Italy held three referendums and runoff elections for a number of provinces and municipalities on Sunday and Monday June 21 and 22, 2009.
The three-fold referendum seeked to change the majority bonus in Italian general elections from a coalition bonus to a bonus for the largest party. This part was Question 1 (Chamber) and 2 (Senate). Question 3 would prevent candidates from standing in multiple constituencies. Questions 1 and 2 would gradually transform Italy into a two-party (PD and PdL) system and weaken these parties’ respective coalition allies (IdV and Lega Nord). The PD supports this, Berlusconi privately supports it but didn’t campaign in favour since he didn’t want to piss off his Lega Nord (very picky) allies. The referendum required 50% turnout to pass.
Turnout was only 23%, so the referendums were invalid.
There were 22 provincial runoffs, out of 62 provinces voting (the first round being held the same day as the Euros). Provinces have relatively few powers, much less powers than the regions do atleast. Most of these provinces (two, I think, were new) voted in 2004 – which was a peak in anti-Berlusconi sentiment – the left won 50 and the right won 9 (including 1 Lega Nord won independently of the Italian right). 2009 could only be a realignment and return to electoral normalcy.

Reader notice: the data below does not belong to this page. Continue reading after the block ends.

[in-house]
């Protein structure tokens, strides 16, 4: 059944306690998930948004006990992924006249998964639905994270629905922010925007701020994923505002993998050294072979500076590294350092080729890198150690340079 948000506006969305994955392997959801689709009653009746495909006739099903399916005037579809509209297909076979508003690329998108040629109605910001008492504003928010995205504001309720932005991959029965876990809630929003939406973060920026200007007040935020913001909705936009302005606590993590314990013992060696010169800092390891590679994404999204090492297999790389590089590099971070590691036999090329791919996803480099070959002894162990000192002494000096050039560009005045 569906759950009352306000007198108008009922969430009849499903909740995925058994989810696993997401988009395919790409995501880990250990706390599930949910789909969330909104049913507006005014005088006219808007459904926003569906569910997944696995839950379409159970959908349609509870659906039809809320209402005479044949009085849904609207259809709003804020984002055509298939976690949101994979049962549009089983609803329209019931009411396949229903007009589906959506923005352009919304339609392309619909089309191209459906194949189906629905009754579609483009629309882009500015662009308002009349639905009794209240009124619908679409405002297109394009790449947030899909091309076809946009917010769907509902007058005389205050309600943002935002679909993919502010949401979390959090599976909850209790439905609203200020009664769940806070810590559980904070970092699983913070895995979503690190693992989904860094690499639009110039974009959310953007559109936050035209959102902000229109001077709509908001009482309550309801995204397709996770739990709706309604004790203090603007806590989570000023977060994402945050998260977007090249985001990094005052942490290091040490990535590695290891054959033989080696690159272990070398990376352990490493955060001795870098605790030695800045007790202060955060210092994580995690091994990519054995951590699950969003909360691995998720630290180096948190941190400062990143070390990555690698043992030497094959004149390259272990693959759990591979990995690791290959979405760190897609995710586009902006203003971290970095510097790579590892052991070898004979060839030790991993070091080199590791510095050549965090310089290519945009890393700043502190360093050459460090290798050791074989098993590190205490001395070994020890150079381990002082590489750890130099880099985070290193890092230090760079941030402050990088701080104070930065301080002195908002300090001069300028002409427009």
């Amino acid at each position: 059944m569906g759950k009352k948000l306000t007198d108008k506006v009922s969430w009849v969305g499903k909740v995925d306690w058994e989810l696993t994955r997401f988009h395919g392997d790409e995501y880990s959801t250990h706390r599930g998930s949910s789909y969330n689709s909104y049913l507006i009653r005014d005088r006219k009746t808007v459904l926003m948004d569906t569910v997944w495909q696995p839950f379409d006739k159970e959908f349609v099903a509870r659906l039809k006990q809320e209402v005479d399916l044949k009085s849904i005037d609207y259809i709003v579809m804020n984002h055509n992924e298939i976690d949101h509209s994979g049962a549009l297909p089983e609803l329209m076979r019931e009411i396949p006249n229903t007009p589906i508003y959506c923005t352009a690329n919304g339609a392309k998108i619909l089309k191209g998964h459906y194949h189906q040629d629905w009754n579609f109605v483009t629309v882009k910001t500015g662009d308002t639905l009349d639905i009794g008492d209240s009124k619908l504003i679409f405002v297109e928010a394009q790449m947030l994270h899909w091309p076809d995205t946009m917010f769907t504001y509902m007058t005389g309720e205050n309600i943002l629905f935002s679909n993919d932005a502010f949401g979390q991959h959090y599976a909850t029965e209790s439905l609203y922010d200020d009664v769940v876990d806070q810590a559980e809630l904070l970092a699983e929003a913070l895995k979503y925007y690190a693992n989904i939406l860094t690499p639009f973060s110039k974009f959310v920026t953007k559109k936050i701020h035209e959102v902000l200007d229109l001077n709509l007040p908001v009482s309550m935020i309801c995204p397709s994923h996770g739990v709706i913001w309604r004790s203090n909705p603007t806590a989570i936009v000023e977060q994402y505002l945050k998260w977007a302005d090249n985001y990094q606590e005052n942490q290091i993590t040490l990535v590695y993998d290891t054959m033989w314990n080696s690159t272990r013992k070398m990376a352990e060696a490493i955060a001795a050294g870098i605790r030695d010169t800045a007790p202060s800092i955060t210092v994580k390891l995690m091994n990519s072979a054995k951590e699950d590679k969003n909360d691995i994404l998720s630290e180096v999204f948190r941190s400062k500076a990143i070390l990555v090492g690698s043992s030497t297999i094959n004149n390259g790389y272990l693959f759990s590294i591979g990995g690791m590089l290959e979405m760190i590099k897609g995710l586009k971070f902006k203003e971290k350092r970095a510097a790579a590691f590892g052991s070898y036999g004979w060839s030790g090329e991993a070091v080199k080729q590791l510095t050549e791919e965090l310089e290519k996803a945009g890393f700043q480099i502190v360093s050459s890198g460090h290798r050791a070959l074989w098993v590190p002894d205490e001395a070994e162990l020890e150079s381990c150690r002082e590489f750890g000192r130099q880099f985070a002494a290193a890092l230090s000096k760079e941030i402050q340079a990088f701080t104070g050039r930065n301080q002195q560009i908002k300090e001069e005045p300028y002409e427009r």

In notable provincial results, the left held Torino by an impressive margin and narrowly lost Milan, Venice, and Lecce. The right’s narrow victory in Milan and Venice – two traditionally right-wing provinces – is good news for the left.
The left won very pleasing results in the local elections, they won 16 of the provincial capitals voting, the right won 14. In other cities, the left won 107, the right won 70. 12 cities were won by Independent lists (Lista Civica), 3 by the Lega Nord (independently of the right), and 3 by the centre (UDC). In the first round, the right had forced the left into runoffs in Florence and Bologna, in which the left ate the right’s candidates alive. The left also won Bari and Padova, other pleasing results for them.
There was an undeniable shift to the left in these runoffs, and this saves the PD from extinction, and some predicted that very poor elections would spell the end of the PD experiment.